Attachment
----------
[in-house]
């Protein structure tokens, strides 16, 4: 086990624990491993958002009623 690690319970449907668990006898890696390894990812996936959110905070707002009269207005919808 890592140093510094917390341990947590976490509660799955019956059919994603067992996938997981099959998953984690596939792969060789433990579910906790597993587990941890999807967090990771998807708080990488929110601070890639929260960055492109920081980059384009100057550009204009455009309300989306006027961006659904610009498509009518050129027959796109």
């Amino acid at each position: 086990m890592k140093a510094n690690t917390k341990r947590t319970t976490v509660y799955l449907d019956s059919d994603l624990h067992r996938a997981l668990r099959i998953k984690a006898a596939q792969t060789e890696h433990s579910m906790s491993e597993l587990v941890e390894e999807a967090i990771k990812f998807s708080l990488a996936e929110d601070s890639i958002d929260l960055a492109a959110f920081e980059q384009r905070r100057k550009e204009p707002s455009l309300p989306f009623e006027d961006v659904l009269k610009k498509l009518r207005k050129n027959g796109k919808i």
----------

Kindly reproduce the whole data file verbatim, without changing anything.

[in-house]
């Protein structure tokens, strides 16, 4: 086990624990491993958002009623 690690319970449907668990006898890696390894990812996936959110905070707002009269207005919808 890592140093510094917390341990947590976490509660799955019956059919994603067992996938997981099959998953984690596939792969060789433990579910906790597993587990941890999807967090990771998807708080990488929110601070890639929260960055492109920081980059384009100057550009204009455009309300989306006027961006659904610009498509009518050129027959796109």
């Amino acid at each position: 086990m890592k140093a510094n690690t917390k341990r947590t319970t976490v509660y799955l449907d019956s059919d994603l624990h067992r996938a997981l668990r099959i998953k984690a006898a596939q792969t060789e890696h433990s579910m906790s491993e597993l587990v941890e390894e999807a967090i990771k990812f998807s708080l990488a996936e929110d601070s890639i958002d929260l960055a492109a959110f920081e980059q384009r905070r100057k550009e204009p707002s455009l309300p989306f009623e006027d961006v659904l009269k610009k498509l009518r207005k050129n027959g796109k919808i």